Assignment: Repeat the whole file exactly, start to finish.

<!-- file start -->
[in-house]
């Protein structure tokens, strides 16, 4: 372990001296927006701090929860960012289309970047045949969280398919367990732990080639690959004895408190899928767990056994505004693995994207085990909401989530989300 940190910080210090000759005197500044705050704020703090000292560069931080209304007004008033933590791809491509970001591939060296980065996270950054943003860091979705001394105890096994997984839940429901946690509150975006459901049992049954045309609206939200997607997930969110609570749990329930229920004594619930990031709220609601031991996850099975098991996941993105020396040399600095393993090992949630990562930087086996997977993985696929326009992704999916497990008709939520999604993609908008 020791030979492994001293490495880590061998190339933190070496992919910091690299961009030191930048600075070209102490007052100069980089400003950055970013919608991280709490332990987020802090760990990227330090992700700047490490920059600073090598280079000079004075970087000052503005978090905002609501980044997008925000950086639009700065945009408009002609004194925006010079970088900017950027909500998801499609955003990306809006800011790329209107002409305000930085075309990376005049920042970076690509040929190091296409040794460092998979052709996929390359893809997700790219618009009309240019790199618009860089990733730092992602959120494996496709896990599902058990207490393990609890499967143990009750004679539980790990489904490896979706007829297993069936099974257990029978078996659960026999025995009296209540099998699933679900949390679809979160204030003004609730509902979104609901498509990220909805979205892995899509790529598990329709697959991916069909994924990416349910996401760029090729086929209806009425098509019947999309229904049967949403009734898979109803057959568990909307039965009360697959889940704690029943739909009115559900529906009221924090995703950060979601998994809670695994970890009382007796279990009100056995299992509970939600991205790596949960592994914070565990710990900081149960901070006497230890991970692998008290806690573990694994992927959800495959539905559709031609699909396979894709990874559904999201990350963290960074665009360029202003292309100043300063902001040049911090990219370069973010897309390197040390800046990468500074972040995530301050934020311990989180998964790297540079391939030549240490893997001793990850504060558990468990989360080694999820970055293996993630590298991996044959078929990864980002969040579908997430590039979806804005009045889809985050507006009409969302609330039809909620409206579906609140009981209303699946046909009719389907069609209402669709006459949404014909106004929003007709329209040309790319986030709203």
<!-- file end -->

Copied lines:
[in-house]
């Protein structure tokens, strides 16, 4: 372990001296927006701090929860960012289309970047045949969280398919367990732990080639690959004895408190899928767990056994505004693995994207085990909401989530989300 940190910080210090000759005197500044705050704020703090000292560069931080209304007004008033933590791809491509970001591939060296980065996270950054943003860091979705001394105890096994997984839940429901946690509150975006459901049992049954045309609206939200997607997930969110609570749990329930229920004594619930990031709220609601031991996850099975098991996941993105020396040399600095393993090992949630990562930087086996997977993985696929326009992704999916497990008709939520999604993609908008 020791030979492994001293490495880590061998190339933190070496992919910091690299961009030191930048600075070209102490007052100069980089400003950055970013919608991280709490332990987020802090760990990227330090992700700047490490920059600073090598280079000079004075970087000052503005978090905002609501980044997008925000950086639009700065945009408009002609004194925006010079970088900017950027909500998801499609955003990306809006800011790329209107002409305000930085075309990376005049920042970076690509040929190091296409040794460092998979052709996929390359893809997700790219618009009309240019790199618009860089990733730092992602959120494996496709896990599902058990207490393990609890499967143990009750004679539980790990489904490896979706007829297993069936099974257990029978078996659960026999025995009296209540099998699933679900949390679809979160204030003004609730509902979104609901498509990220909805979205892995899509790529598990329709697959991916069909994924990416349910996401760029090729086929209806009425098509019947999309229904049967949403009734898979109803057959568990909307039965009360697959889940704690029943739909009115559900529906009221924090995703950060979601998994809670695994970890009382007796279990009100056995299992509970939600991205790596949960592994914070565990710990900081149960901070006497230890991970692998008290806690573990694994992927959800495959539905559709031609699909396979894709990874559904999201990350963290960074665009360029202003292309100043300063902001040049911090990219370069973010897309390197040390800046990468500074972040995530301050934020311990989180998964790297540079391939030549240490893997001793990850504060558990468990989360080694999820970055293996993630590298991996044959078929990864980002969040579908997430590039979806804005009045889809985050507006009409969302609330039809909620409206579906609140009981209303699946046909009719389907069609209402669709006459949404014909106004929003007709329209040309790319986030709203």